I didn’t expect to be so impacted by the people I met this week. When I pitched my story, I knew the Life Do Grow farm would be a great location to get great ambient sound like birds chirping, water flowing out of a hose, or even shovels digging deep into the ground. Instead, I was able to capture the powerful stories of the people working at the farm. Some people overcame homelessness, incarceration and trauma, and they are truly resilient. But most importantly, the Urban Creators consider themselves a family, not connected by blood, but by the experiences they share and the love of building community.

Because their stories were detailed and often complex, I found it challenging to choose who and what to include during the layout and editing process. Celeste Headlee, managing editor of the project, called this the “killing puppies” process—the moment when you realize you can’t include all the good and cute details of the characters.  

Editing the audio story was by far the most difficult, because there was a lot of reordering and organizing of interviews and ambient sound. This task was so tedious. Also, because several of the featured characters spoke with different tones and pitches, I forgot to adjust for the differences in levels. There were definitely points on days three and four that Trenae and I had to take a step back from editing and return to it with fresh ears.

So what do I do?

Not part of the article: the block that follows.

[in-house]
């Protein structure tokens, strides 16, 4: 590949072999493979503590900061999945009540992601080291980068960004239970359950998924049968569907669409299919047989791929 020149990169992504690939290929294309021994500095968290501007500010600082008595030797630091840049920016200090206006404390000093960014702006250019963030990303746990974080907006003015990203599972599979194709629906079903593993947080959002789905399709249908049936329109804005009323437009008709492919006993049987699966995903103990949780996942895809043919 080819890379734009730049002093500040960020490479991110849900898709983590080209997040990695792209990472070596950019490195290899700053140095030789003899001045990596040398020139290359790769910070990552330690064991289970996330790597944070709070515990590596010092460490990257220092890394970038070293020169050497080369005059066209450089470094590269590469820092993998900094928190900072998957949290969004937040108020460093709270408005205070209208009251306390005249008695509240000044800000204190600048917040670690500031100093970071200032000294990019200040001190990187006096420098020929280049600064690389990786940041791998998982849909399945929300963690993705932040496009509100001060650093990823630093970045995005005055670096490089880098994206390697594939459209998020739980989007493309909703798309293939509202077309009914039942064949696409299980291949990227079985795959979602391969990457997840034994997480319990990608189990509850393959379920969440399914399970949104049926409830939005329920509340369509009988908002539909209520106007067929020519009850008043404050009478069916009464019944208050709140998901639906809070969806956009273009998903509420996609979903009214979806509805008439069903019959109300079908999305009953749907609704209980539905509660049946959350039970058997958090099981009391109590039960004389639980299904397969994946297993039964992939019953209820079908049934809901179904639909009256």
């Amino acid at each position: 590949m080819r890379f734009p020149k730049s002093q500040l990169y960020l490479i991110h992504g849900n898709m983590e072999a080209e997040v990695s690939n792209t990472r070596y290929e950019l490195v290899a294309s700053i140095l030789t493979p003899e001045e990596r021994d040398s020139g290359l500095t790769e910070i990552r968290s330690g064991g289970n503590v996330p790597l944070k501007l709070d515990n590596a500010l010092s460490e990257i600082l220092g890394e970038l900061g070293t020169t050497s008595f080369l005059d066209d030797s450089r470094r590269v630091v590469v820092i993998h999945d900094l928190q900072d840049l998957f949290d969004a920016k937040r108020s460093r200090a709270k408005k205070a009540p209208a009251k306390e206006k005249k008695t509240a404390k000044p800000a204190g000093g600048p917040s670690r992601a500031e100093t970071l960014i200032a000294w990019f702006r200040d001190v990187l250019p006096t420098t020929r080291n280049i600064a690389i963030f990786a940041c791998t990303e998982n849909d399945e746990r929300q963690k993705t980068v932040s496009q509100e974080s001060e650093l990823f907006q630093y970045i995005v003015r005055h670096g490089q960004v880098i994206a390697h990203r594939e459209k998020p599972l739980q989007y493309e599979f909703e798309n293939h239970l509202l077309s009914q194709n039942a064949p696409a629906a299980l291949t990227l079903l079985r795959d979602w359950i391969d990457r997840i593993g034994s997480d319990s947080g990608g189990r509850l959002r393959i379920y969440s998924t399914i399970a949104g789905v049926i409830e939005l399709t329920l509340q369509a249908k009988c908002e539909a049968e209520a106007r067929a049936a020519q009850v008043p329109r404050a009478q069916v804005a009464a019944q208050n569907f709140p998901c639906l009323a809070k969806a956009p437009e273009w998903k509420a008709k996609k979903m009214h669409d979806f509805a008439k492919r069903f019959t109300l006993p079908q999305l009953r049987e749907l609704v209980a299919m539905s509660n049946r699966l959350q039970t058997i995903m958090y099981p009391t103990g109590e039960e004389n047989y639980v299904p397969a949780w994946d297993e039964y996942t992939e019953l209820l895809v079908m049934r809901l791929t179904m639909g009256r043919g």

Well, I had to get creative. The good thing is that this is a multimedia project, so I spread out the stories. Trenae and I ultimately told Stanley’s story with the audio format, Imani’s story with the video, and Isis, Nyseem and the Life Do Grow Farm stories were told in the written text.  

Honestly, it did break my heart when we had to remove Imani’s audio from the final mix. Imani is just so wise for a 12-year-old, and she said the sweetest things. I was worried the piece would feel empty without her voice. Once we continued tweaking, I realized the story still came together and remained powerful and motivating.

In the end, what mostly matters to me is not if I’m proud of the piece, but if the Urban Creators are proud of it. Obviously, I also want it to sound nice and have Doug Mitchell and the other mentors approve of its quality. I know that I’m going to fill this webpage with content, because I really don’t want to leave anything out.

On the third day, Trenae and I went back to the farm to record my explainer video and we were welcomed with opens arms. Personally, I felt that after this project, I want to get involved with the farm. I for sure plan on keeping in contact with everyone at Next Gen, most importantly, with Trenae.

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